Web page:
PUT /_snapshot/dvf/transactions.2021-01-10

{
"indices": "transactions",
"include_global_state": false,
"taken_by": "Mincong",
"taken_because": "regular backup"
}
}


According to the official document “Create a snapshot (7.x)” mentioned above, the option include_global_state is useful to choose whether you want to store the cluster state as part of the snapshot. The global cluster state includes the cluster’s index templates, such as those matching a data stream. If the snapshot includes data stream, it’s recommended to store the state as part of the snapshot so that later, you can restore templates required for a data stream. In our case, we don’t need this because we don’t have any data stream.

Now we understand which endpoint to use and its available options, it’s time to check the usage in Java via Java High-Level REST Client. The code is straight forward and easy to understand: you need to prepare a creation request and submit this request via the Java client. During the preparation of the request, provide the options that you want to control. Most of them are optional, you can ignore them if you just want to use the default value of that option. The submission can be done synchronously or asynchronously. The following code shows the synchronous version:

var request = new CreateSnapshotRequest()
.repository("dvf")
.snapshot("transactions.2021-01-10")
.includeGlobalState(false);
var response = restClient
.snapshot()
.create(request, RequestOptions.DEFAULT);


By default, the snapshot operation will return as soon as the snapshot is initialized. If you want to wait until the completion of the snapshot, you can change the setting waitForCompletion(boolean) to true.

Snapshot Progress

As discussed above, snapshot operations may not be complete when the creation response is returned. It may be just initialized and still in progress. To retrieve all currently running snapshots with detailed status information, you can use the following endpoint:

GET /_snapshot/_status


or only focusing on one repository, e.g. dvf:

GET /_snapshot/dvf/_status


or only one snapshot, e.g. transactions.2021-01-10:

GET /_snapshot/dvf/transactions.2021-01-10/_status

{
"snapshots": [
{
"snapshot": "transactions.2021-01-10",
"repository": "dvf",
"uuid": "DJE_mHGQSi-IqpxPPmqn0g",
"state": "SUCCESS",
"include_global_state": false,
"shards_stats": {
"initializing": 0,
"started": 0,
"finalizing": 0,
"done": 1,
"failed": 0,
"total": 1
},
"stats": {
"incremental": {
"file_count": 18,
"size_in_bytes": 2644772
},
"total": {
"file_count": 18,
"size_in_bytes": 2644772
},
"start_time_in_millis": 1610891345219,
"time_in_millis": 1204
},
"indices": {
"transactions": {
"shards_stats": {
"initializing": 0,
"started": 0,
"finalizing": 0,
"done": 1,
"failed": 0,
"total": 1
},
"stats": {
"incremental": {
"file_count": 18,
"size_in_bytes": 2644772
},
"total": {
"file_count": 18,
"size_in_bytes": 2644772
},
"start_time_in_millis": 1610891345420,
"time_in_millis": 602
},
"shards": {
"0": {
"stage": "DONE",
"stats": {
"incremental": {
"file_count": 18,
"size_in_bytes": 2644772
},
"total": {
"file_count": 18,
"size_in_bytes": 2644772
},
"start_time_in_millis": 1610891345420,
"time_in_millis": 602
}
}
}
}
}
}
]
}


List Snapshots

Once the creation is done, you can perform a GET request to get one target snapshot using its name (e.g. transaction.2021-01-10); multiple snapshots separated by comma , (e.g. snapshot1,snapshot2); all snapshots using _all or wildcard *.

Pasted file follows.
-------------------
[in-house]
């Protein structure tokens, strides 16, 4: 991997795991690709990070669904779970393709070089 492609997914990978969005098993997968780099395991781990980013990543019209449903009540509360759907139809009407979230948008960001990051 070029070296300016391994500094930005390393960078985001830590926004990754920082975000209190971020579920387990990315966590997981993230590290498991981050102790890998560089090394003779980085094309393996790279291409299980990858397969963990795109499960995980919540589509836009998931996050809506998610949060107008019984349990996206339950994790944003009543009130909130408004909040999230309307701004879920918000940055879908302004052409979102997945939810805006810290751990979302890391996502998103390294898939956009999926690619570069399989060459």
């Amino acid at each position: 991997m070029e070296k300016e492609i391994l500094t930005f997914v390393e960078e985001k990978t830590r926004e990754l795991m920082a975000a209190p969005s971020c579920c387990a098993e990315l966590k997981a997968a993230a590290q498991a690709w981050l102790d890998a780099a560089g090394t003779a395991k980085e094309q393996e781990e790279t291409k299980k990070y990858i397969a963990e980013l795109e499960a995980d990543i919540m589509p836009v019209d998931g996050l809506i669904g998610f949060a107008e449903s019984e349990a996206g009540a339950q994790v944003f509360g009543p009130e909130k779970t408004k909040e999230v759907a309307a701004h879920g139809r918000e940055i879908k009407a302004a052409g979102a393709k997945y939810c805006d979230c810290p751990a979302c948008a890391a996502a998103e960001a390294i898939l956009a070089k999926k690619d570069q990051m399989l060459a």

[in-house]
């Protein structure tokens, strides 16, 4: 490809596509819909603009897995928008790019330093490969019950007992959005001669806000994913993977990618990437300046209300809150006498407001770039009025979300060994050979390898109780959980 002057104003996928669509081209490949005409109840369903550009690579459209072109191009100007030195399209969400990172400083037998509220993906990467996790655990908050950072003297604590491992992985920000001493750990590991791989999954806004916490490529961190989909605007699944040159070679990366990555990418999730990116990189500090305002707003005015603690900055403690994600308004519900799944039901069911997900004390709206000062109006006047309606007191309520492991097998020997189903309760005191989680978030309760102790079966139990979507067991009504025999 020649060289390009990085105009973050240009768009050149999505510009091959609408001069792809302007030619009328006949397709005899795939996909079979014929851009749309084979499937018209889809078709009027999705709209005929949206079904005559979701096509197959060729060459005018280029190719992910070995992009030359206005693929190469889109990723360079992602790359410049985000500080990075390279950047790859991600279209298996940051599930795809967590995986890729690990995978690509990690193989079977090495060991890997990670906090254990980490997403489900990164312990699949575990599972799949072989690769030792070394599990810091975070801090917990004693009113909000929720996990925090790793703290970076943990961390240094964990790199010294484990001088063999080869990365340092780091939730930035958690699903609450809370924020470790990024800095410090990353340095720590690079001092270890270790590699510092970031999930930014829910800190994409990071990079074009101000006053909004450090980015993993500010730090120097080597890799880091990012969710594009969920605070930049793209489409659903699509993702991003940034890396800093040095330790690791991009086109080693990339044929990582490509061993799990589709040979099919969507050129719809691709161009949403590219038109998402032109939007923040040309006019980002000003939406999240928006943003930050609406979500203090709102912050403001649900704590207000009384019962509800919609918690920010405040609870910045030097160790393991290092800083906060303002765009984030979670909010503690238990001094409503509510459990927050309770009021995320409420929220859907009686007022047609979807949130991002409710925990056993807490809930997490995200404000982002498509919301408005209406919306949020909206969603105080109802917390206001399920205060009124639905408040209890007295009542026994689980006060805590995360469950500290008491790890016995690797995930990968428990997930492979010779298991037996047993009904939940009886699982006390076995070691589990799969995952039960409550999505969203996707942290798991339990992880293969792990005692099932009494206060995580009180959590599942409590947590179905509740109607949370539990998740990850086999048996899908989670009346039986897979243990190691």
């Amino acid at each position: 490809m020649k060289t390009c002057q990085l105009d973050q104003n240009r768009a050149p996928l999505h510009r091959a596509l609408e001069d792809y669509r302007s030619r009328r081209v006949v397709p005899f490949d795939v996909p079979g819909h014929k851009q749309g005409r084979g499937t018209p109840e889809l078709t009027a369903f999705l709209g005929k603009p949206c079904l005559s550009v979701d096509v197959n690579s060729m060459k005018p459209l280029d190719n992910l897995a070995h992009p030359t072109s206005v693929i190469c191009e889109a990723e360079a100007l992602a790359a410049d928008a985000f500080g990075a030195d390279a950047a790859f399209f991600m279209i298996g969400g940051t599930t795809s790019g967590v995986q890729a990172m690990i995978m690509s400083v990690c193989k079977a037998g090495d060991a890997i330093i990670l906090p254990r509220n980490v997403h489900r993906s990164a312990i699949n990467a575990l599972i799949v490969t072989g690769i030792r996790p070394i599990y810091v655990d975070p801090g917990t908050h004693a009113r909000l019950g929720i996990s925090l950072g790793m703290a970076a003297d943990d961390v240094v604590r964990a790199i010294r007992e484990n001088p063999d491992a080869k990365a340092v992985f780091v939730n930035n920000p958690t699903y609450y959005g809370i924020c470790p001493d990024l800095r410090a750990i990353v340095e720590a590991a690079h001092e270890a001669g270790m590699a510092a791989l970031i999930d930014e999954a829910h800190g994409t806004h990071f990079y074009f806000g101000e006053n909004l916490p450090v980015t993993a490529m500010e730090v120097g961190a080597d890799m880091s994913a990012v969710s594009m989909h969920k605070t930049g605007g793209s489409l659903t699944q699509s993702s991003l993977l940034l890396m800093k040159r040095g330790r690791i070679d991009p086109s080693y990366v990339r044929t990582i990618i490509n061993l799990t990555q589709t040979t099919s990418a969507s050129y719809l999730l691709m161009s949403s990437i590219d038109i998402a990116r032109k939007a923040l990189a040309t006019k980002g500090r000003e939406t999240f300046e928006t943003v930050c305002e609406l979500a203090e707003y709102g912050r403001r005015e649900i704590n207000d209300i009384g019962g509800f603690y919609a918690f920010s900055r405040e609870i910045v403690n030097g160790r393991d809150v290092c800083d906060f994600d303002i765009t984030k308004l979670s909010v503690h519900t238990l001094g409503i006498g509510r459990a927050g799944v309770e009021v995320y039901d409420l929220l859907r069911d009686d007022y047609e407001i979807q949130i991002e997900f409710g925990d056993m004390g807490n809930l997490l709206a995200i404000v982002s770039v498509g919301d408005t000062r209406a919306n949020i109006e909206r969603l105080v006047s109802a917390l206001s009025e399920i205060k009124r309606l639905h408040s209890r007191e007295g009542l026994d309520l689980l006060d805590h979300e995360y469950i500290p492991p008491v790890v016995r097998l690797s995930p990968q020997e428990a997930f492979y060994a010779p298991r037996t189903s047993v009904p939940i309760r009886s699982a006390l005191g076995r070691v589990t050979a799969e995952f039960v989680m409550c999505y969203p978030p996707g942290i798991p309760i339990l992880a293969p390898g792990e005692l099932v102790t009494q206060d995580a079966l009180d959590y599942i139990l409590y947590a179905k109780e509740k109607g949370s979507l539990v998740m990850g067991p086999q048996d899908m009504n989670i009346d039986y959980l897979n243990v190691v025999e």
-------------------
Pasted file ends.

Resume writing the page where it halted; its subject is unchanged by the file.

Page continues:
GET /_snapshot/{repository}/{snapshot_expression}

GET /_snapshot/dvf/_all
GET /_snapshot/dvf/transactions.2021-01-10

{
"snapshots": [
{
"snapshot": "transactions.2021-01-10",
"uuid": "DJE_mHGQSi-IqpxPPmqn0g",
"version_id": 7100199,
"version": "7.10.1",
"indices": [
"transactions"
],
"data_streams": [],
"include_global_state": false,
"taken_by": "Mincong",
"taken_because": "regular backup"
},
"state": "SUCCESS",
"start_time": "2021-01-17T13:49:05.219Z",
"start_time_in_millis": 1610891345219,
"end_time": "2021-01-17T13:49:06.423Z",
"end_time_in_millis": 1610891346423,
"duration_in_millis": 1204,
"failures": [],
"shards": {
"total": 1,
"failed": 0,
"successful": 1
}
}
]
}


Restore Snapshot

Now we know how to create and list snapshots. It’s time to see how to restore a snapshot. Restore is an important operation because you never know if a backup (snapshot) works until you restore it! To restore a snapshot, you can use the following POST request by providing the name of the repository and the name of the snapshot:

POST /_snapshot/{repository}/{snapshot}/_restore


For example, restoring the snapshot transactions.2021-01-10 from the repository dvf.

POST /_snapshot/dvf/transactions.2021-01-10/_restore

{
"accepted": true
}


Note that there are a lot of options available for the restore operation, but it’s not the main goal of this article so I will just skip them. You can find them in the official documentation of Elasticsearch “Restore a snapshot (7.x)”.

As you can see from the HTTP response above, when a restore operation is launched, we only retrieve an acknowledgment from the HTTP response. To monitor the actual progress of the restore operation, you can use the index recovery API or the cat recovery API.

GET /transactions/_recovery

{
"transactions": {
"shards": [
{
"id": 0,
"type": "SNAPSHOT",
"stage": "DONE",
"primary": true,
"start_time_in_millis": 1610894357787,
"stop_time_in_millis": 1610894359714,
"total_time_in_millis": 1927,
"source": {
"repository": "dvf",
"snapshot": "transactions.2021-01-10",
"version": "7.10.1",
"index": "transactions",
"restoreUUID": "JdeVFJUUR26trdhKYY-aGg"
},
},
...
]
}
}

GET /_cat/recovery

transactions 0 1.9s snapshot done n/a n/a 172.17.0.3 fff70d104028 dvf transactions.2021-01-10 18 18 100.0% 18 2644772 2644772 100.0% 2644772 0 0 100.0%


Now, let’s see how to do the same restore operation using Java client:

var request = new RestoreSnapshotRequest()
.repository("dvf")
.snapshot("transactions.2021-01-10");
var response = restClient
.snapshot()
.restore(request, RequestOptions.DEFAULT);


By default, the restore operation will return as soon as the restore request is accepted. If you want to wait until the completion of the restore operation, you can change the setting waitForCompletion(boolean) to true.

Going Further

How to go further from here?

Conclusion

In this article, we saw how to register a snapshot repository, create a snapshot, monitor the snapshot progress, and restore a snapshot back to an Elasticsearch cluster. All these operations are done using the open dataset “Demande de valeurs foncières (DVF)”. Interested to know more? You can subscribe to the feed of my blog, follow me on Twitter or GitHub. Hope you enjoy this article, see you the next time!